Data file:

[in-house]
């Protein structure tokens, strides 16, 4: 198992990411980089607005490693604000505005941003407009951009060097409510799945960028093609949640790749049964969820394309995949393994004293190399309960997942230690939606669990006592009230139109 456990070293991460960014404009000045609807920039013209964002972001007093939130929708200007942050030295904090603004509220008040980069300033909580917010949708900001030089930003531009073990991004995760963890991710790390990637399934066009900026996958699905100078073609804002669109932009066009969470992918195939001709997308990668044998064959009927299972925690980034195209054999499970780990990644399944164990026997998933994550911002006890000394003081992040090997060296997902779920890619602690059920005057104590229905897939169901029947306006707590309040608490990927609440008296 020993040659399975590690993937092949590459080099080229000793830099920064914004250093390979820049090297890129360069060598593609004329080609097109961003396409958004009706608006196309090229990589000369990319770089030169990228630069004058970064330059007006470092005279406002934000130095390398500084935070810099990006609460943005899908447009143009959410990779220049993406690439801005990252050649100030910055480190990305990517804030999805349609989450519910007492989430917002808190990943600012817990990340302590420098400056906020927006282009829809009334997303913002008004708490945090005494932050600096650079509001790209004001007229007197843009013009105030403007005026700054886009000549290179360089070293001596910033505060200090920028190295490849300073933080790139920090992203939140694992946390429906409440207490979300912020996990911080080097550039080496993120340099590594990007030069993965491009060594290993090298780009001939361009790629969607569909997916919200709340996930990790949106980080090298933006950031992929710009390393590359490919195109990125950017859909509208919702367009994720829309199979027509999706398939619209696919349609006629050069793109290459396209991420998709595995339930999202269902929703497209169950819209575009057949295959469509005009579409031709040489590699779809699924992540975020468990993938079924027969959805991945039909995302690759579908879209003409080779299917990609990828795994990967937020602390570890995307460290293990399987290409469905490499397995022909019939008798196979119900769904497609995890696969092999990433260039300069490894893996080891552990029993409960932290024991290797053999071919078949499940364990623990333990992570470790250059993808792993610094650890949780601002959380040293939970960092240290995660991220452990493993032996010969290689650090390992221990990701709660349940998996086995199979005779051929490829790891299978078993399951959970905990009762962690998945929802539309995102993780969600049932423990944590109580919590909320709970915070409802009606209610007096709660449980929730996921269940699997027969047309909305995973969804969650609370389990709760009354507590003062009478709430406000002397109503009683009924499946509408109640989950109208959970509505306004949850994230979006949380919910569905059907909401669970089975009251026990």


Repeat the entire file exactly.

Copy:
[in-house]
């Protein structure tokens, strides 16, 4: 198992990411980089607005490693604000505005941003407009951009060097409510799945960028093609949640790749049964969820394309995949393994004293190399309960997942230690939606669990006592009230139109 456990070293991460960014404009000045609807920039013209964002972001007093939130929708200007942050030295904090603004509220008040980069300033909580917010949708900001030089930003531009073990991004995760963890991710790390990637399934066009900026996958699905100078073609804002669109932009066009969470992918195939001709997308990668044998064959009927299972925690980034195209054999499970780990990644399944164990026997998933994550911002006890000394003081992040090997060296997902779920890619602690059920005057104590229905897939169901029947306006707590309040608490990927609440008296 020993040659399975590690993937092949590459080099080229000793830099920064914004250093390979820049090297890129360069060598593609004329080609097109961003396409958004009706608006196309090229990589000369990319770089030169990228630069004058970064330059007006470092005279406002934000130095390398500084935070810099990006609460943005899908447009143009959410990779220049993406690439801005990252050649100030910055480190990305990517804030999805349609989450519910007492989430917002808190990943600012817990990340302590420098400056906020927006282009829809009334997303913002008004708490945090005494932050600096650079509001790209004001007229007197843009013009105030403007005026700054886009000549290179360089070293001596910033505060200090920028190295490849300073933080790139920090992203939140694992946390429906409440207490979300912020996990911080080097550039080496993120340099590594990007030069993965491009060594290993090298780009001939361009790629969607569909997916919200709340996930990790949106980080090298933006950031992929710009390393590359490919195109990125950017859909509208919702367009994720829309199979027509999706398939619209696919349609006629050069793109290459396209991420998709595995339930999202269902929703497209169950819209575009057949295959469509005009579409031709040489590699779809699924992540975020468990993938079924027969959805991945039909995302690759579908879209003409080779299917990609990828795994990967937020602390570890995307460290293990399987290409469905490499397995022909019939008798196979119900769904497609995890696969092999990433260039300069490894893996080891552990029993409960932290024991290797053999071919078949499940364990623990333990992570470790250059993808792993610094650890949780601002959380040293939970960092240290995660991220452990493993032996010969290689650090390992221990990701709660349940998996086995199979005779051929490829790891299978078993399951959970905990009762962690998945929802539309995102993780969600049932423990944590109580919590909320709970915070409802009606209610007096709660449980929730996921269940699997027969047309909305995973969804969650609370389990709760009354507590003062009478709430406000002397109503009683009924499946509408109640989950109208959970509505306004949850994230979006949380919910569905059907909401669970089975009251026990």